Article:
The Minister for Education and Skills, Richard Bruton, TD, and the Minister of State for Higher Education, Mary Mitchell O’Connor, TD, today (Wednesday 23rd August) announced €16.5m for new initiatives to widen access to higher education over the next three years, with a strong focus on helping lone parents to access higher level education. A key area where we need to be the best is using education to break down the barriers of disadvantage, and open up pathways for those who might easily miss out.
- Funding bursaries worth €5,000 for 600 students coming from non-traditional backgrounds into college, with support for at least 120 socio-economically disadvantaged lone parents. This will be a €6m regional call over three years.
- Funding for support programmes to help 2,000 students, of which 200 will be lone parents, from non-traditional backgrounds enter college and successfully complete their course. This will be a €7.5m regional call over three years.
- A further €3m over three years in increased funding for the hardship supports to help students, with Lone parents being prioritised
The funding will support a range of new initiatives and partnerships to support over 2,000 extra students from disadvantaged groups to participate in third level education over the next three years. Higher Education Clusters are now invited to submit proposals for funding and the most innovative ideas will be supported.
The groups being targeted include: entrants from under-represented socio-economic groups and communities; entrants with disabilities; mature entrants; members of the Irish Traveller community; students entering on the basis of a further education award; part-time flexible learners; as well as socio-economically disadvantaged lone parents and ethnic minorities.
The announcement of these initiatives follows the publication today of an independent Review which looked at access to higher education by lone parents. A particular priority will be put on supporting lone parents.
The latest data available from the HEA shows that access to third level by disadvantaged groups is improving. In particular, the number and share of students from disadvantaged backgrounds rose from 22% to 26%, and of students with a disability rose from 7% to 11% between 2012/13 and 2014/15. The extra funding is designed to accelerate this progress.
The announcement today follows the announcement by Minister Bruton last April of measures to support 120 people from disadvantaged groups to become teachers, an initiative designed to create strong role models within the community. It also follows measures announced in Budget 2017 to reinstate postgraduate maintenance grants for the most disadvantaged students. It is expected to benefit some 1,100 postgraduate students.
Minister Bruton said:
“At the heart of everything we are doing in education is ensuring that every child has the opportunity to fulfil their potential, regardless of their circumstances. Education has a unique capacity to break down the cycles of disadvantage. By helping more students to fulfil their potential by staying in education longer and going to third level, we can help build the Republic of Opportunity which the government is committed to doing.
“Today’s announcement will help more people from disadvantaged groups to get to third level, which is a major goal of the Action Plan for Education. Initiatives such as these have the potential to really help to break the cycle of disadvantage for many communities. That is my priority as Minister for Education.”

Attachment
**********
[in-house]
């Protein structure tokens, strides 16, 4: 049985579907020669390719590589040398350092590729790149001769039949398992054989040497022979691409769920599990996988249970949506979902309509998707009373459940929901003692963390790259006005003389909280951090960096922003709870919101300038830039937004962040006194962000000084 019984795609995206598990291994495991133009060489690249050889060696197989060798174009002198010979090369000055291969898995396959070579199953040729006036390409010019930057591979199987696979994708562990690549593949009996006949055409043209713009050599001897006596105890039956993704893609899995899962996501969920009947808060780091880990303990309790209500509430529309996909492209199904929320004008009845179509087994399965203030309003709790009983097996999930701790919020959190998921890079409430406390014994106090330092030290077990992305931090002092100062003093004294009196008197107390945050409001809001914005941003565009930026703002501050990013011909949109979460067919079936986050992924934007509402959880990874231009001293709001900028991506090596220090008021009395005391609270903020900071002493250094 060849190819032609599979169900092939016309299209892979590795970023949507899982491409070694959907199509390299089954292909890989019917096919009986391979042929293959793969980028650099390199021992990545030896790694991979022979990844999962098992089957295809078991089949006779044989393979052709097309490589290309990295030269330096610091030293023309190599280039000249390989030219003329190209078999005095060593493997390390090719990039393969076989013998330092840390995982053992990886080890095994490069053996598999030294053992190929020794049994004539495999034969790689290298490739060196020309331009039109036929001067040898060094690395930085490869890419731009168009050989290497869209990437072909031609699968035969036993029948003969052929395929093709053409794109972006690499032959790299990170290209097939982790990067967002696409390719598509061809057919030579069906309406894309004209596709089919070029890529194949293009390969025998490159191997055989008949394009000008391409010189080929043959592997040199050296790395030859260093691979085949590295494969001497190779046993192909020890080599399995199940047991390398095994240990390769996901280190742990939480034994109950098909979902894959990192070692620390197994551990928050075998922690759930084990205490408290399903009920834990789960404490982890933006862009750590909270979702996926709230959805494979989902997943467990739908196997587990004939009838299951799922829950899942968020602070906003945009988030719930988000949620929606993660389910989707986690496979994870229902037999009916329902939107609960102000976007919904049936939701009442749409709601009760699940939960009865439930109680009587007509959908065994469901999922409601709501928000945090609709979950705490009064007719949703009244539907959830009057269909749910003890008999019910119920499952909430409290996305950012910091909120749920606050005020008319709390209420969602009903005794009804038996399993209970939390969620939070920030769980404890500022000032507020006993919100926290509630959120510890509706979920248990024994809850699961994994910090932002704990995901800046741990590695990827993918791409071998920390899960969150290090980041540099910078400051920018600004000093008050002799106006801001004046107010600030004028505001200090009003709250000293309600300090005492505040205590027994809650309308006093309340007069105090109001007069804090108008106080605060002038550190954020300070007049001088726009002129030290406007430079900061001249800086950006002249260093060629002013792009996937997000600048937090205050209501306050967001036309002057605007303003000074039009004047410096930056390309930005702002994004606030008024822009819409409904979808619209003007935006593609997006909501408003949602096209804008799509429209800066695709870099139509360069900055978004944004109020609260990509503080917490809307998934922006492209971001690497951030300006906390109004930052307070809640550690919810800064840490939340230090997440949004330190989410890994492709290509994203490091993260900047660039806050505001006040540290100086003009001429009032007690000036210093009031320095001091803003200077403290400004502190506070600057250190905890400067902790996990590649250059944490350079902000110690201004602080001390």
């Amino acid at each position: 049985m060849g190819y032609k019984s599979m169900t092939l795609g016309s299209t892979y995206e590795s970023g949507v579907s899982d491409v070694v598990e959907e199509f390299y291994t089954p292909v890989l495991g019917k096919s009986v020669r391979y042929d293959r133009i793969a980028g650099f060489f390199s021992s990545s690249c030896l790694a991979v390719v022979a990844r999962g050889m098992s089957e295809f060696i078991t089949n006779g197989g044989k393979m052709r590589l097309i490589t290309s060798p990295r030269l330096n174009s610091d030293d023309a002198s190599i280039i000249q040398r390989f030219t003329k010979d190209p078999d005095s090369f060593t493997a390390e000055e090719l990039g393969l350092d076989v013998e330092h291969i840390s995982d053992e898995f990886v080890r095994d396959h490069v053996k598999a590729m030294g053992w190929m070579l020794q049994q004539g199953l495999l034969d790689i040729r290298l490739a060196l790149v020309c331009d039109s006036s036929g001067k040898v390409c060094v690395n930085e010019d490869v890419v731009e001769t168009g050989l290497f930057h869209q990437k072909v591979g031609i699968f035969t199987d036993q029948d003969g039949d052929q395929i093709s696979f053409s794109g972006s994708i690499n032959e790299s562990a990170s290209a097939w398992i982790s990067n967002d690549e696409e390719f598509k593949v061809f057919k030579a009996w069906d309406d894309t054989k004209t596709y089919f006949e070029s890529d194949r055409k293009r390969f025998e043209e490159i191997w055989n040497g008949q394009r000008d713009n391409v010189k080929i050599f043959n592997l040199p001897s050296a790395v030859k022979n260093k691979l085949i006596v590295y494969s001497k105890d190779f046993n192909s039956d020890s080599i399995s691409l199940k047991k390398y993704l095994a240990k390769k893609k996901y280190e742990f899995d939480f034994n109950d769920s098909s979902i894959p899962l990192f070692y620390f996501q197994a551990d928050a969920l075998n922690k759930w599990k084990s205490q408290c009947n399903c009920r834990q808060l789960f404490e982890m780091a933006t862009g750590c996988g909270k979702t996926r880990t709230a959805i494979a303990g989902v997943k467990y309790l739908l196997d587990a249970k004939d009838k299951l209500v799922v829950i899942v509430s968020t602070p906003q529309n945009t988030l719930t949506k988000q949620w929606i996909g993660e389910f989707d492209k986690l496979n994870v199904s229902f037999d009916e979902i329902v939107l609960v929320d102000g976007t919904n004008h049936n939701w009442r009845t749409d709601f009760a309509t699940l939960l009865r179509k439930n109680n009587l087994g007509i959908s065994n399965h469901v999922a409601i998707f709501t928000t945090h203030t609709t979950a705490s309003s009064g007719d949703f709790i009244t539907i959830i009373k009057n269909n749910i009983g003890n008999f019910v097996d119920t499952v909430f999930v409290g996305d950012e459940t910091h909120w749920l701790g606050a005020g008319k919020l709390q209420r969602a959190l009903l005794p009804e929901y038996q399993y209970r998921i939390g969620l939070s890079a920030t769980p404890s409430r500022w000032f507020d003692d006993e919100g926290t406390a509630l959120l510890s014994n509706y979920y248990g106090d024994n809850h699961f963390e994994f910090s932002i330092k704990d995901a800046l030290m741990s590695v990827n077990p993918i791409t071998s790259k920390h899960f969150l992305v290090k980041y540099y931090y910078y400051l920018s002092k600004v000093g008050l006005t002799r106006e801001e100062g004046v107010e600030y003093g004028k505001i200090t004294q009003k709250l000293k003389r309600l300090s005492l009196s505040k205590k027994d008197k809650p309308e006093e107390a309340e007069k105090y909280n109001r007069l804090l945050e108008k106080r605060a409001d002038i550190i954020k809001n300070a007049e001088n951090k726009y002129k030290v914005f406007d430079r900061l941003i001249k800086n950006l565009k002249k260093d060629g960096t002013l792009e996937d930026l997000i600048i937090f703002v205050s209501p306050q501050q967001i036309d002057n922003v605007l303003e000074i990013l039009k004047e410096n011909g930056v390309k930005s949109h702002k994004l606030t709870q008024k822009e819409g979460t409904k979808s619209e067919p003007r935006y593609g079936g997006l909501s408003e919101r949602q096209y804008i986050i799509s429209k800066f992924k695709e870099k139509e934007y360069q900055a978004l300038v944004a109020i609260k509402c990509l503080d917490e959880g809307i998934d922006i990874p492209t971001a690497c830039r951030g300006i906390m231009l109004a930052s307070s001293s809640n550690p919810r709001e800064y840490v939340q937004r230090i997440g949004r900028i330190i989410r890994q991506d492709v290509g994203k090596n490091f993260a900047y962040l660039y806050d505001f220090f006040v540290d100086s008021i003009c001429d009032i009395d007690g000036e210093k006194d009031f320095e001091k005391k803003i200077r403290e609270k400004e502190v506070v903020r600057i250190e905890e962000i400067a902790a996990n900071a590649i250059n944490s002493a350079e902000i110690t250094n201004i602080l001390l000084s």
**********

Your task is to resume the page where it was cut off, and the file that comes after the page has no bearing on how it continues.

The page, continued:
“Lone parents and ethnic minorities are included as a target group for the initiatives announced today. 120 bursaries will be earmarked for disadvantaged lone parents participating in Higher Education on either a full time or part time basis. At least 200 of the new students to be targeted by the Higher Education Access Fund will be lone parents. The allocation of the €1m to the Student Assistance Fund for part-time students will be prioritised for lone parents.”
Minister Mitchell O’Connor said:
“There are real opportunities with the new initiatives for regional clusters of higher education institutions to build their relationships and their capacity to deliver innovative ways of engaging local communities and other relevant groups within the cluster of institutions to reach out to target groups, including lone parents.”
“The Review re-enforces the clear returns for lone parents in participating in higher education, in terms of not only enhancing their socio economic circumstances, but also that of their children. The Review and the system wide response to it will have a positive impact on lone parents by enabling and encouraging greater participation in higher education”.
“The new measures being announced today and this Review are intended to provide target groups and lone parents with more opportunities to reach their potential. They broaden the options available to students from the target groups by supporting participation on a part-time basis.”
“My Department’s planned actions to support lone parents will be complemented by measures that have already been announced by the Minister for Social Protection and the Minister for Children and Youth Affairs.”
The Review acknowledges the on-going wider reform of policy relating to lone parents. A cross Departmental group will also be established, chaired by the Department of Education and Skills, to respond to the recommendations of the review.
Both Ministers extended their best wishes to the regional clusters in their bid for funding under the new strands of PATH and their thanks to Maynooth University and to the members of the Steering Group for the lone parents Review. They extended their encouragement to those potential students from target groups to engage directly with the access offices in local higher education institutions to establish their options.
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